Photo Illustration: Tom Hall/Bloomberg
Brexit Bulletin: One Step BackBy
Davis, Barnier hold joint news conference late morning in Brussels
As round five draws to a close, focus in the U.K. is on planning for no deal
It was all meant to be coming together by now. October was penciled in as the time when negotiations could move on from the thorny divorce issues to the future trading relationship.
Instead, with less than 18 months to until Britain tumbles out of the EU, deal or no deal, the two sides are still battling over what was meant to be the easy part, and the U.K. government is still battling itself on how to approach talks.
Those divisions were on display yesterday as Chancellor of the Exchequer Philip Hammond gave his vision of Brexit, which is decidedly gloomier than that of his more pro-Brexit colleagues. Most striking was that even Hammond, who says he’s reluctant to spend taxpayers’ money on unnecessary planning for a no-deal scenario just to score negotiating points, said he would start releasing cash as soon as January if progress isn’t made in talks.
Some of his colleagues want him to start spending large amounts now on contingency planning to prove to the EU that Britain is serious about walking out. The government has already set aside £250 million ($331 million), and further funds will come from reserves, Hammond said.
Judging by the latest EU rhetoric, the chances of that money being spent are growing. The goodwill that Prime Minister Theresa May generated in her September speech in Florence, where she promised to pay into the EU budget for two years after Brexit and asked in return for a transition period to help businesses prepare, hasn’t helped talks.
Last month, EU leaders were said to be considering expanding the mandate of the EU’s chief Brexit negotiator, Michel Barnier, to allow discussions on the transition in October. On Wednesday an EU official said that was unlikely to happen. Leaders at a summit next week will almost certainly say not enough progress has been made to move on to trade talks, the official said. December is now the next possible date to reach that milestone, leaving the U.K. with less than a year to sketch out a future relationship with its most important trading partner.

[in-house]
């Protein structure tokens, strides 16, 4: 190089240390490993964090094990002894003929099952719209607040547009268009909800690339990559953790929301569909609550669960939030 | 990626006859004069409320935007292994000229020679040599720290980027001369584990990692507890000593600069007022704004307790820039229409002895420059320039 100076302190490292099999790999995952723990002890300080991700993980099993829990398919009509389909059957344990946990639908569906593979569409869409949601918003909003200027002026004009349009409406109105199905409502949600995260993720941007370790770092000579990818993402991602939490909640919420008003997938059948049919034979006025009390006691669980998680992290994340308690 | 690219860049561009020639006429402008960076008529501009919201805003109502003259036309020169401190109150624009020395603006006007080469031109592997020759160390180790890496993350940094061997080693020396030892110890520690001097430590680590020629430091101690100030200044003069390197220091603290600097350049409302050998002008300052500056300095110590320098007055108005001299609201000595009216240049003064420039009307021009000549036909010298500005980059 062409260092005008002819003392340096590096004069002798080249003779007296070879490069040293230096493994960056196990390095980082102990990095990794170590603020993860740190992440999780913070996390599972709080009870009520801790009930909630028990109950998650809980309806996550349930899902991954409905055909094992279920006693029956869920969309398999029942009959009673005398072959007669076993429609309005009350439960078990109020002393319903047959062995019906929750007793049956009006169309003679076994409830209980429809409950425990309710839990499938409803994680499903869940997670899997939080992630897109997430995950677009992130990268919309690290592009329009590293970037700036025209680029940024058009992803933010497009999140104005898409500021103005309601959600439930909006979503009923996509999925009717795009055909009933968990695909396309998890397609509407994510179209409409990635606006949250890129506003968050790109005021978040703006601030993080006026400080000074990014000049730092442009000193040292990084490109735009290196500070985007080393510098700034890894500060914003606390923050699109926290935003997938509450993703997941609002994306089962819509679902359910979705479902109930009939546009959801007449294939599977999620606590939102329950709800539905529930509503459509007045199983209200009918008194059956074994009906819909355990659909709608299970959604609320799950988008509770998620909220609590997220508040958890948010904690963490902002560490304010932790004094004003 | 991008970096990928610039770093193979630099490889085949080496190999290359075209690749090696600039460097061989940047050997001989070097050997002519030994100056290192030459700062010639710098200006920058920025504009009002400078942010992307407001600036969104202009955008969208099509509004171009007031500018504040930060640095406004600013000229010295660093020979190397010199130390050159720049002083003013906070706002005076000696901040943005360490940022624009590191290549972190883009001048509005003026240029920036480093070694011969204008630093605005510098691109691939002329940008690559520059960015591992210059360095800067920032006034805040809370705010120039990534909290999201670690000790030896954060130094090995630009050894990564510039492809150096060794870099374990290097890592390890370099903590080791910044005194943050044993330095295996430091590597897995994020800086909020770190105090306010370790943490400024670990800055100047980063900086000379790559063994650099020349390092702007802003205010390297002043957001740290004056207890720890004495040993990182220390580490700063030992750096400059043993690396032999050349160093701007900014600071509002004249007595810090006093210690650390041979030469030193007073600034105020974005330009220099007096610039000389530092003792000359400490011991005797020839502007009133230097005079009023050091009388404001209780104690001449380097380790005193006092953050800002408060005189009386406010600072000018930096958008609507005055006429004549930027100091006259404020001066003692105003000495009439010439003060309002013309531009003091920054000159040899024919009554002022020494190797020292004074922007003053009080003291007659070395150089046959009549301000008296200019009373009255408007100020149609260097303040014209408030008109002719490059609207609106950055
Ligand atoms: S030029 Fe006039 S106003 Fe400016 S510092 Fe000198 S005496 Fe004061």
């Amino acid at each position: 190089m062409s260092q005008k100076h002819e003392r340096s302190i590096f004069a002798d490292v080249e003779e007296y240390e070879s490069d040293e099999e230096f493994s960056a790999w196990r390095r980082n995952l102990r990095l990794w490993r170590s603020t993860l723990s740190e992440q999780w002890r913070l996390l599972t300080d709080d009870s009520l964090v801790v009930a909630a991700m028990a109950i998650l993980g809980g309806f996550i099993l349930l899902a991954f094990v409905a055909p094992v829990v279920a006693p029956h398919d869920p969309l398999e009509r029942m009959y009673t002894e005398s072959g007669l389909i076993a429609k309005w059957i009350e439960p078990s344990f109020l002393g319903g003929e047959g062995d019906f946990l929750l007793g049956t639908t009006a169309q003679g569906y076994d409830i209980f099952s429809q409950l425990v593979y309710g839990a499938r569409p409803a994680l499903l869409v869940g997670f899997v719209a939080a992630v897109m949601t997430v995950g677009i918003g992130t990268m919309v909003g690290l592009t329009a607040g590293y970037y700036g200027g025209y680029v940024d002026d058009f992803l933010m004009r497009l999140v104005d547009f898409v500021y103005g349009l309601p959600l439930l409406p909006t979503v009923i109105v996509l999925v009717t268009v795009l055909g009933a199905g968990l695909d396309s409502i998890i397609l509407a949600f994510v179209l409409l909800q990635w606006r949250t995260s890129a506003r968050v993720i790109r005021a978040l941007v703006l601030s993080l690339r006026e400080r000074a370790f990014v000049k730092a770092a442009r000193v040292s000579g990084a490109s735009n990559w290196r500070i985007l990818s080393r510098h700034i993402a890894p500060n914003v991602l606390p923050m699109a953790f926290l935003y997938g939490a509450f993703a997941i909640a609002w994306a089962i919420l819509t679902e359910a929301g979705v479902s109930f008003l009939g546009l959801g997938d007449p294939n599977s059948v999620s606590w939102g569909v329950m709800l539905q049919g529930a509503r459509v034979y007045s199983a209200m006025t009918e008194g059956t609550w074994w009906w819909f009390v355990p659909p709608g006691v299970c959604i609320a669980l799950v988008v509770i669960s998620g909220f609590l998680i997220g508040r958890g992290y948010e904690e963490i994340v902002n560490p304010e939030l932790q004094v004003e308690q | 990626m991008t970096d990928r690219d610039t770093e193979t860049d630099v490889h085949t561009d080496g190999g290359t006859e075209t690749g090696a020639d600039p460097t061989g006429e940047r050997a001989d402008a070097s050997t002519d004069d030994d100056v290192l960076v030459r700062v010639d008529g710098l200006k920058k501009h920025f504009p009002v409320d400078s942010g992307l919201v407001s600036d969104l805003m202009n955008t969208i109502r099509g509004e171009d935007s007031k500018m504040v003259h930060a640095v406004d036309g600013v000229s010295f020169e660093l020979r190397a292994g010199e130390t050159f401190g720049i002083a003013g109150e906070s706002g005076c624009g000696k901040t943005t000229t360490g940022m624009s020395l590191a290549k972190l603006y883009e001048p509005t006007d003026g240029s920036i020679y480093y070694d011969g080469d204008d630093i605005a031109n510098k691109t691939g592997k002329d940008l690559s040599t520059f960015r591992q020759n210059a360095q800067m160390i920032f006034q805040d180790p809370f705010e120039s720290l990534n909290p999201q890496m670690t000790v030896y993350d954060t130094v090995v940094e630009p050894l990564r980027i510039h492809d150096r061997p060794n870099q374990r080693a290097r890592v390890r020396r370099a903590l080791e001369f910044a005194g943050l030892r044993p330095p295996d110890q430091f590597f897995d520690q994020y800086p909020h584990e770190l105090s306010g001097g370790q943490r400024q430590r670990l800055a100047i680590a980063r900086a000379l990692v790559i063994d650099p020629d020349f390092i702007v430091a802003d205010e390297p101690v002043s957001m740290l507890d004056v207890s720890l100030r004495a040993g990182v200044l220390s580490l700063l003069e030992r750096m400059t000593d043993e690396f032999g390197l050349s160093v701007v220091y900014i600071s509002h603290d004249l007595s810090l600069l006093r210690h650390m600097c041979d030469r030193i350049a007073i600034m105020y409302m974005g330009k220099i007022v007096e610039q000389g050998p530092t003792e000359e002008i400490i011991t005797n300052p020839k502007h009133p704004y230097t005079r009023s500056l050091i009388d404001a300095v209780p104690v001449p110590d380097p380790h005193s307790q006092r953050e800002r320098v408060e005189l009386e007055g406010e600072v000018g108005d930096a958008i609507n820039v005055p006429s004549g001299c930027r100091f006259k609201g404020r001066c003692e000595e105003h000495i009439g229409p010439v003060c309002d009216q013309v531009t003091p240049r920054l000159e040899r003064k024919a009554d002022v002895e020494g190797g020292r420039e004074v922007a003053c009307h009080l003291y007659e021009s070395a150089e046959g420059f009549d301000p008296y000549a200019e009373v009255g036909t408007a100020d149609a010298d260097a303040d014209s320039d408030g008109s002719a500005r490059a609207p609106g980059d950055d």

Still, there’s one piece of potentially good news, from Germany: the government there wants the EU to be prepared to grant U.K. banks transitional access to the EU if the Brexit process drags on, Bloomberg’s Brian Parkin and Birgit Jennen report. That would chime with the position of German policy makers who have warned of the risks to German companies of harming London as a financial center.
Amendment Attempt | Two lawmakers, one Conservative and the other Labour, have joined forces to amend the pending EU Withdrawal Bill, seeking to enshrine in law the proposals May made in Florence. That would stop any government executing Brexit if the withdrawal deal doesn’t include transition arrangements, and effectively block a “no-deal” exit.
Welsh View | First Minister of Wales Carwyn Jones said getting no deal from talks would be a disaster. He told Bloomberg TV he fears tariffs on steel and lamb, along with increased costs, bureaucracy and customs checks at Welsh ports dealing with Ireland.
London’s Star | London will outperform many other European cities, including Frankfurt and Paris, with economic growth averaging 2.4 percent a year until 2021, according to Oxford Economics. A separate report showed Britain’s capital city maintained its top position in the Global Power City Index.
Nuclear Plans | The U.K. published draft legislation on Wednesday to create a domestic nuclear safeguards system that will replace provisions under the European Union’s Euratom treaty once Britain has left the bloc.
Paris Move | Bank of America Corp. signed a lease for office space in Paris, formalizing plans to move its European trading hub to the French capital after Brexit, people familiar with the decision said.
Luxembourg Win | Citigroup’s private bank is setting up a new booking center in Luxembourg to allow for the possibility of handling its EU clients’ accounts there in the event of a hard Brexit, the Financial Times reports.
Costs Rising? | A so-called hard Brexit would cost about £11,500 pounds ($15,000) per British worker by 2030, Rabobank analysis shows. Barriers to trade, lower investment, a loss of financial services and lower immigration would all weigh on growth, the bank’s economists said.
On the Markets | Investors are anticipating wider swings in sterling amid a growing focus on U.K. politics and the Brexit process. That’s what the options market is showing, according to Bloomberg’s Vassilis Karamanis.
One of the architects of the Leave campaign, Dominic Cummings, is worried that Brexit will end in disaster, according to Prospect magazine. May and Davis “have provided a case study of grotesque uselessness,” and “schoolchildren will shake their heads in disbelief that such characters could have had leading roles in government.”
Civil servants are already drafting their emails with their minds on the public inquiry that will inevitably follow if Brexit ends in catastrophe, he tells the magazine.